Breast Feeding

Breast Milk and Breastfeeding or Formula?

Choosing whether to breast feed or formula feed your baby is one of the early decisions you will face once your child has been born. There is no right or wrong choice, the issue is what is best given your situation. This page focuses on breastfeeding. If you decide not to breast feed, please visit the page Formula Feeding on the website PregnancyAndChildren.com

Throughout the last stages of pregnancy a woman's body produces hormones which stimulate the growth of the milk duct system in the breasts. During the last stage of pregnancy, the pregnant woman's breasts are making colostrum (a thick, sometimes yellowish fluid) and, after the baby is born and begins to nurse, this colostrum is the first milk the baby gets. After a baby has been nursing for 3-4 days, the colostrum changes into mature breast milk. At this stage, milk production follows the law of supply and demand. The more milk the baby takes the more milk the breast will produce and, if you do not breast feed, the milk supply will stop on its own or your health care provider may suggest a way to facilitate stopping your production of milk.

It is important to note and remember that the process of breastfeeding is not necessarily natural or second nature to either the mother or the baby. It often involves trial and error for both you and the baby. Do not be alarmed if your baby drops a little weight at first since it is very common for most babies to lose up to 10% of their body weight in the first several days after birth. Often a woman's milk may take a few days or longer to come in and both you and your baby have to learn how to work with each other and about proper positioning of the breast for feeding purposes.

Breastfeeding can have both physical and emotional benefits for both you and your baby. Breast feeding protects your newborn from illnesses through the antibodies that are present in breast milk. Antibodies are made by your body's immune system and they help fight off illnesses. Through your breast milk, you give your baby immunities to illnesses to which you are immune and also those to which you have been exposed. Breastfeeding has been shown to help protest your baby against many illnesses, including ear infections, upper and lower respiratory ailments, allergies, intestinal disorders, and colds. Breastfeeding also encourages your uterus to contract more quickly and this helps to decrease bleeding after the birth.Breastfeeding can also help you to return to her previous weight as the fat accumulated during pregnancy is used in milk production.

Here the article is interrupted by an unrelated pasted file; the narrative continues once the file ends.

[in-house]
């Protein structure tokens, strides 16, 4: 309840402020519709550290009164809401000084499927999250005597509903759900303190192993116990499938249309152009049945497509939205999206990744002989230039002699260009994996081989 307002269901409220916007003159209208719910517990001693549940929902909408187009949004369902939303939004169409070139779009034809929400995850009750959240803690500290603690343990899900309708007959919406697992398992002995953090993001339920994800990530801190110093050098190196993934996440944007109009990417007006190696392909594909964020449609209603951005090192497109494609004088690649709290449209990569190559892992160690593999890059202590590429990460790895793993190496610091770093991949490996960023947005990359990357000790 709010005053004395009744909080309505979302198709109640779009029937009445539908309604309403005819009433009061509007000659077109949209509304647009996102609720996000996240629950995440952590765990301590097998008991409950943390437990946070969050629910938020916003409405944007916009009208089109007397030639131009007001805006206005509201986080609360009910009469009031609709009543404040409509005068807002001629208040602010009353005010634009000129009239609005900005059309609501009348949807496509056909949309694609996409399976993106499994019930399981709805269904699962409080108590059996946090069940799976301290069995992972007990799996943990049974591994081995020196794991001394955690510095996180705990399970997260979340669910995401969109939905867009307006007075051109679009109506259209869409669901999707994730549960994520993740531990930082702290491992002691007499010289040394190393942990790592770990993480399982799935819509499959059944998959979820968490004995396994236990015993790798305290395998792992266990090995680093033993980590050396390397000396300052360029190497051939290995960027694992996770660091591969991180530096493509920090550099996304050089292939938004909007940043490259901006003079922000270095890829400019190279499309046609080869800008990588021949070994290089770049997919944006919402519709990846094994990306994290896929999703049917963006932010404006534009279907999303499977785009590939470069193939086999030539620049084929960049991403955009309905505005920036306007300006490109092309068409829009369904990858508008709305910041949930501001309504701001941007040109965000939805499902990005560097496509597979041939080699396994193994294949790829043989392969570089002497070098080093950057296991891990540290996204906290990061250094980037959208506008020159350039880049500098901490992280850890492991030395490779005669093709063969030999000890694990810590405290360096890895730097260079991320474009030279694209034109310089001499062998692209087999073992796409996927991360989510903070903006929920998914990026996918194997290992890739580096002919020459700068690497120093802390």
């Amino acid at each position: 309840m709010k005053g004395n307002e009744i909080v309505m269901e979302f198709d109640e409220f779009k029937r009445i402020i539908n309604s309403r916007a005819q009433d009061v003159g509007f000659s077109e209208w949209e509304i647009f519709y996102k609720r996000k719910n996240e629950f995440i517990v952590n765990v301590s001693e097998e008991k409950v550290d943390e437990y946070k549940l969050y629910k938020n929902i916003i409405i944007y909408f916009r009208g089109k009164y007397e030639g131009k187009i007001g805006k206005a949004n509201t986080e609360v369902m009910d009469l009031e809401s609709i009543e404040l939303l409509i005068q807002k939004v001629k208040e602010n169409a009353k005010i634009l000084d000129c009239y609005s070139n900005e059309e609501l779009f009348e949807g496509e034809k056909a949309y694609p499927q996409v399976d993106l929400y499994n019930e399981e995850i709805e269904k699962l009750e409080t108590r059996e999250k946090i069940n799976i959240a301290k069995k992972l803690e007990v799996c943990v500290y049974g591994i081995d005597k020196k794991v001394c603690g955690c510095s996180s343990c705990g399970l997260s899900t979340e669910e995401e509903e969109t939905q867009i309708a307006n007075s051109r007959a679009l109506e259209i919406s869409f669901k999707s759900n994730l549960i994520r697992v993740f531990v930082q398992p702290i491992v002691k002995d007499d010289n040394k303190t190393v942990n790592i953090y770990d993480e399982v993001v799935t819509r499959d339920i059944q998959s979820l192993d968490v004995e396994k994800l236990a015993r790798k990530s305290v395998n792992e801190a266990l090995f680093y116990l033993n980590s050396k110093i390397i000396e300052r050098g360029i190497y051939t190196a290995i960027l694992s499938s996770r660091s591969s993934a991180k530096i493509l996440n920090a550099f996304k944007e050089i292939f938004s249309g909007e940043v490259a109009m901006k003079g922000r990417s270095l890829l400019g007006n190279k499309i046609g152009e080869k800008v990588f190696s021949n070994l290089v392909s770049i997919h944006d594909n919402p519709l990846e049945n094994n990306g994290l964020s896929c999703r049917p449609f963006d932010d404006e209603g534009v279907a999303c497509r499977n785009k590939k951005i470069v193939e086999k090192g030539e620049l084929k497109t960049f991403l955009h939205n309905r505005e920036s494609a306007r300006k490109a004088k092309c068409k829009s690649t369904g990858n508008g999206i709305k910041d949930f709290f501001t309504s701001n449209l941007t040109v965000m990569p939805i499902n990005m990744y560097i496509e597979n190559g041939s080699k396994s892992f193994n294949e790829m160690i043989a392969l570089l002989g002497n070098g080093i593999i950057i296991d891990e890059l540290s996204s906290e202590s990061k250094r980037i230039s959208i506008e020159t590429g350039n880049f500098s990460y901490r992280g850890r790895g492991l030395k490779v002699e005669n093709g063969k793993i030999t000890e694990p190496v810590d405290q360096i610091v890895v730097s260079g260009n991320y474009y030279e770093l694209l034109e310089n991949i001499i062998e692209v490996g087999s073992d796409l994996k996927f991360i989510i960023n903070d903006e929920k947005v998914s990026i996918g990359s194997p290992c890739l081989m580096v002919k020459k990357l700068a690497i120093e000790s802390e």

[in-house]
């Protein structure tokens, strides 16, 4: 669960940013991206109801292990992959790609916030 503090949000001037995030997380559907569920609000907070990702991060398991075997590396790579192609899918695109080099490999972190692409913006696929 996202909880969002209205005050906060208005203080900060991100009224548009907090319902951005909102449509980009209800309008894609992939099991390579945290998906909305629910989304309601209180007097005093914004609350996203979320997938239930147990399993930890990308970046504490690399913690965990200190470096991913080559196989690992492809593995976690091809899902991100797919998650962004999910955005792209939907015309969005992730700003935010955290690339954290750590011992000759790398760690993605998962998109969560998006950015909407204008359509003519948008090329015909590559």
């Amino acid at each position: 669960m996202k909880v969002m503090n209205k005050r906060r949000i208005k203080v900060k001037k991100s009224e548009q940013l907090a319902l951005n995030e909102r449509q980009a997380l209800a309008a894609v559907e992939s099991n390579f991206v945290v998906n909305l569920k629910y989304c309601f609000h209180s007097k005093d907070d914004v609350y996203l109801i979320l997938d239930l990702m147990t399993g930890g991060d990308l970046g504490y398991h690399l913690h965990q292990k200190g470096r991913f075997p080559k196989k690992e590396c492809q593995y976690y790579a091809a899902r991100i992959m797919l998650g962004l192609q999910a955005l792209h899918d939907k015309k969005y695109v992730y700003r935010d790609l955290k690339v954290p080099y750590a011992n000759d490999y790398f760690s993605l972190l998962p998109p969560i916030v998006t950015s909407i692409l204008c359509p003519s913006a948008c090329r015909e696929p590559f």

Breastfeeding is not for every mother but is an option you should consider. For more detailed on breastfeeding, visit the page Breast Feeding on the website PregnancyAndChildren.com

What about the Mother's Nutrition when Breastfeeding?

If you are going to breast feed your baby, the American Academy of Pediatrics recommends that babies should be breast fed exclusively (no formula, water, juice, non-breast-milk, or food) for the first 6 months. If you follow this recommendation, then the nutritional requirements of the baby must be satisfied solely by the breast milk and it is important for you to maintain a healthy lifestyle and healthy nutrition.

Some breastfeeding advisers suggest a breastfeeding woman avoid certain foods, such as beans, cauliflower, or broccoli if the baby starts to develop colic or gas. Foods that a nursing mother should steer clear of include peanuts and peanut butter. The American Academy of Pediatrics states that although it is best not to consume alcohol, you may be able to have one or two drinks a week without causing any harm to your breastfeeding baby. Heavy alcohol consumption is known to harm the infant, causing problems with the development of motor skills and decreasing the speed of weight gain.

Regarding the intake of caffeine through tea, soda, coffee, and chocolate, it is best to limit the amount of caffeine you consume while breastfeeding. Excessive caffeine consumption by the mother can cause irritability, sleeplessness, nervousness and increased feeding in the breastfeeding baby.

Where Can I Find Additional Sources of Information?

For additional information about breastfeeding please visit La Leche League International or call La Leche at 800-LA LECHE. Additional sources of good information are:

Breastfeeding basics
Benefits of breastfeeding
Center for Disease Control
March of Dimes: Breastfeeding
An easy guide to breastfeeding

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